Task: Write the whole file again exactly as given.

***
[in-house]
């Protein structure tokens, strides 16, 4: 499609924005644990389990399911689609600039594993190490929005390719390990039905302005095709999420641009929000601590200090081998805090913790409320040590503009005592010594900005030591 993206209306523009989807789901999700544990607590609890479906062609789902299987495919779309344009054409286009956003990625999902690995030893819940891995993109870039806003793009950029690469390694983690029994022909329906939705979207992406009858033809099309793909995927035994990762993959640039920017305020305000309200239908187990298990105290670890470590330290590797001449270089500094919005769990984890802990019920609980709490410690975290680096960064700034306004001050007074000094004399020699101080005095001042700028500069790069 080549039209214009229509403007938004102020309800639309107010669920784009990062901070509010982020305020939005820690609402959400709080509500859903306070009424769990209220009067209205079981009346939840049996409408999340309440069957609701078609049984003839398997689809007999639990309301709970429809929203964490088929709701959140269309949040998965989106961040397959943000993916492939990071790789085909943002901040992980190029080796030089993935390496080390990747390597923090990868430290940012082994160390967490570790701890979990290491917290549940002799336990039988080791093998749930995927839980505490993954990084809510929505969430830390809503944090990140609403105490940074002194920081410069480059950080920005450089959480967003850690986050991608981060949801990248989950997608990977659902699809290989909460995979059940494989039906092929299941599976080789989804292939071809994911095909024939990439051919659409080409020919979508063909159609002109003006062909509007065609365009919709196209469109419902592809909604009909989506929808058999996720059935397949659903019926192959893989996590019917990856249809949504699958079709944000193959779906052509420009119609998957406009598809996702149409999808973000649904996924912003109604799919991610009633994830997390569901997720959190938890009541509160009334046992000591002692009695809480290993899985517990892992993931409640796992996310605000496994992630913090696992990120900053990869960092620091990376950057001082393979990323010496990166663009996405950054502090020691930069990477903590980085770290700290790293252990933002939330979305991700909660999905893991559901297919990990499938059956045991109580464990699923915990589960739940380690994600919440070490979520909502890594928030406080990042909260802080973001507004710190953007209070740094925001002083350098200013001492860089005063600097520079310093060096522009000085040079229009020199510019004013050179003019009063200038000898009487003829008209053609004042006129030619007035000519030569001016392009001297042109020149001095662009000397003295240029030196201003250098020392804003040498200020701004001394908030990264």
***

[in-house]
């Protein structure tokens, strides 16, 4: 499609924005644990389990399911689609600039594993190490929005390719390990039905302005095709999420641009929000601590200090081998805090913790409320040590503009005592010594900005030591 993206209306523009989807789901999700544990607590609890479906062609789902299987495919779309344009054409286009956003990625999902690995030893819940891995993109870039806003793009950029690469390694983690029994022909329906939705979207992406009858033809099309793909995927035994990762993959640039920017305020305000309200239908187990298990105290670890470590330290590797001449270089500094919005769990984890802990019920609980709490410690975290680096960064700034306004001050007074000094004399020699101080005095001042700028500069790069 080549039209214009229509403007938004102020309800639309107010669920784009990062901070509010982020305020939005820690609402959400709080509500859903306070009424769990209220009067209205079981009346939840049996409408999340309440069957609701078609049984003839398997689809007999639990309301709970429809929203964490088929709701959140269309949040998965989106961040397959943000993916492939990071790789085909943002901040992980190029080796030089993935390496080390990747390597923090990868430290940012082994160390967490570790701890979990290491917290549940002799336990039988080791093998749930995927839980505490993954990084809510929505969430830390809503944090990140609403105490940074002194920081410069480059950080920005450089959480967003850690986050991608981060949801990248989950997608990977659902699809290989909460995979059940494989039906092929299941599976080789989804292939071809994911095909024939990439051919659409080409020919979508063909159609002109003006062909509007065609365009919709196209469109419902592809909604009909989506929808058999996720059935397949659903019926192959893989996590019917990856249809949504699958079709944000193959779906052509420009119609998957406009598809996702149409999808973000649904996924912003109604799919991610009633994830997390569901997720959190938890009541509160009334046992000591002692009695809480290993899985517990892992993931409640796992996310605000496994992630913090696992990120900053990869960092620091990376950057001082393979990323010496990166663009996405950054502090020691930069990477903590980085770290700290790293252990933002939330979305991700909660999905893991559901297919990990499938059956045991109580464990699923915990589960739940380690994600919440070490979520909502890594928030406080990042909260802080973001507004710190953007209070740094925001002083350098200013001492860089005063600097520079310093060096522009000085040079229009020199510019004013050179003019009063200038000898009487003829008209053609004042006129030619007035000519030569001016392009001297042109020149001095662009000397003295240029030196201003250098020392804003040498200020701004001394908030990264």